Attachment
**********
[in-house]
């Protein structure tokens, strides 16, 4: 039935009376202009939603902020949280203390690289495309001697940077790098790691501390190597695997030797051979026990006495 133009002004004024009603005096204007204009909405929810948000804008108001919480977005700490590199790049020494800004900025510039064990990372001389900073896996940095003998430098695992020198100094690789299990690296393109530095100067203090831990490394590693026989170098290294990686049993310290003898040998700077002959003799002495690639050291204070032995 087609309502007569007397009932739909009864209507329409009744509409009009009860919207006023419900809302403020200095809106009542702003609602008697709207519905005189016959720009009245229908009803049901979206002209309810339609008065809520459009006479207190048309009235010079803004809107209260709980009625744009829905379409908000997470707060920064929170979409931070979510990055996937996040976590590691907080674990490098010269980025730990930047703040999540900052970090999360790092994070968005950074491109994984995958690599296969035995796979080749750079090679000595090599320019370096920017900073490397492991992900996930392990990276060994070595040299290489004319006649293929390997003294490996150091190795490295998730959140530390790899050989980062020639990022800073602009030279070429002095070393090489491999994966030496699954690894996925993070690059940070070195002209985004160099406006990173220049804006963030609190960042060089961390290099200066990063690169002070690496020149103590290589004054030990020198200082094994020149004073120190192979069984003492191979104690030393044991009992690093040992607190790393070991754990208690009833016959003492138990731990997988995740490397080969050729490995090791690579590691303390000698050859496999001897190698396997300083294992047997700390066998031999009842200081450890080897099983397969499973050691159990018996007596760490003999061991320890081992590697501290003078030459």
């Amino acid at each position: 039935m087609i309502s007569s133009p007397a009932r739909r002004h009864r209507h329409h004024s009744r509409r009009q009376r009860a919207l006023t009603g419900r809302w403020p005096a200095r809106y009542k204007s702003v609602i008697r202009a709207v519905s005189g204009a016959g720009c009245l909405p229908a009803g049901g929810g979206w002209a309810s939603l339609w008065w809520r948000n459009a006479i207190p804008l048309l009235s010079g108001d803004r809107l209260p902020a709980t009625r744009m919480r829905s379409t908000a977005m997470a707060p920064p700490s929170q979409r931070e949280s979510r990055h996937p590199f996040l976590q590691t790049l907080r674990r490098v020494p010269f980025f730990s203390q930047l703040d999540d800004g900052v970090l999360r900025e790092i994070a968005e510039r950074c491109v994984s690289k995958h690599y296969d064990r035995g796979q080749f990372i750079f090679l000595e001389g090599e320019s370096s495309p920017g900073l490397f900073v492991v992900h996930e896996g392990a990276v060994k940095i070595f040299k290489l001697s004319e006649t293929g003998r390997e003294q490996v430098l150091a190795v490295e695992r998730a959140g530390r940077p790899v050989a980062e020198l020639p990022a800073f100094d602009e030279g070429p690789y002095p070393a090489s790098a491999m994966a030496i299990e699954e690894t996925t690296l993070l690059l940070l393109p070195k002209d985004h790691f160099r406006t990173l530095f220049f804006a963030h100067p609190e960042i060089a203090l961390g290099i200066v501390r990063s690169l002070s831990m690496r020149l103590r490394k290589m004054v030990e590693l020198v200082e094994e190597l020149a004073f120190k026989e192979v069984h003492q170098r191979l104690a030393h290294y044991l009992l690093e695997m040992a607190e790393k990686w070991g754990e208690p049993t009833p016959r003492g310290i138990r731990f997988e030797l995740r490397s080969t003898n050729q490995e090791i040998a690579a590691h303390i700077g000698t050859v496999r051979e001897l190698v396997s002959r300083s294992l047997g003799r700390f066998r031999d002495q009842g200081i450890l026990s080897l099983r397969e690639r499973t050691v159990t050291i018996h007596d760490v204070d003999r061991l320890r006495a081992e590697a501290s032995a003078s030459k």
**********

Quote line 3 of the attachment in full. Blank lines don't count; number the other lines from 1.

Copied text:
């Amino acid at each position: 039935m087609i309502s007569s133009p007397a009932r739909r002004h009864r209507h329409h004024s009744r509409r009009q009376r009860a919207l006023t009603g419900r809302w403020p005096a200095r809106y009542k204007s702003v609602i008697r202009a709207v519905s005189g204009a016959g720009c009245l909405p229908a009803g049901g929810g979206w002209a309810s939603l339609w008065w809520r948000n459009a006479i207190p804008l048309l009235s010079g108001d803004r809107l209260p902020a709980t009625r744009m919480r829905s379409t908000a977005m997470a707060p920064p700490s929170q979409r931070e949280s979510r990055h996937p590199f996040l976590q590691t790049l907080r674990r490098v020494p010269f980025f730990s203390q930047l703040d999540d800004g900052v970090l999360r900025e790092i994070a968005e510039r950074c491109v994984s690289k995958h690599y296969d064990r035995g796979q080749f990372i750079f090679l000595e001389g090599e320019s370096s495309p920017g900073l490397f900073v492991v992900h996930e896996g392990a990276v060994k940095i070595f040299k290489l001697s004319e006649t293929g003998r390997e003294q490996v430098l150091a190795v490295e695992r998730a959140g530390r940077p790899v050989a980062e020198l020639p990022a800073f100094d602009e030279g070429p690789y002095p070393a090489s790098a491999m994966a030496i299990e699954e690894t996925t690296l993070l690059l940070l393109p070195k002209d985004h790691f160099r406006t990173l530095f220049f804006a963030h100067p609190e960042i060089a203090l961390g290099i200066v501390r990063s690169l002070s831990m690496r020149l103590r490394k290589m004054v030990e590693l020198v200082e094994e190597l020149a004073f120190k026989e192979v069984h003492q170098r191979l104690a030393h290294y044991l009992l690093e695997m040992a607190e790393k990686w070991g754990e208690p049993t009833p016959r003492g310290i138990r731990f997988e030797l995740r490397s080969t003898n050729q490995e090791i040998a690579a590691h303390i700077g000698t050859v496999r051979e001897l190698v396997s002959r300083s294992l047997g003799r700390f066998r031999d002495q009842g200081i450890l026990s080897l099983r397969e690639r499973t050691v159990t050291i018996h007596d760490v204070d003999r061991l320890r006495a081992e590697a501290s032995a003078s030459k």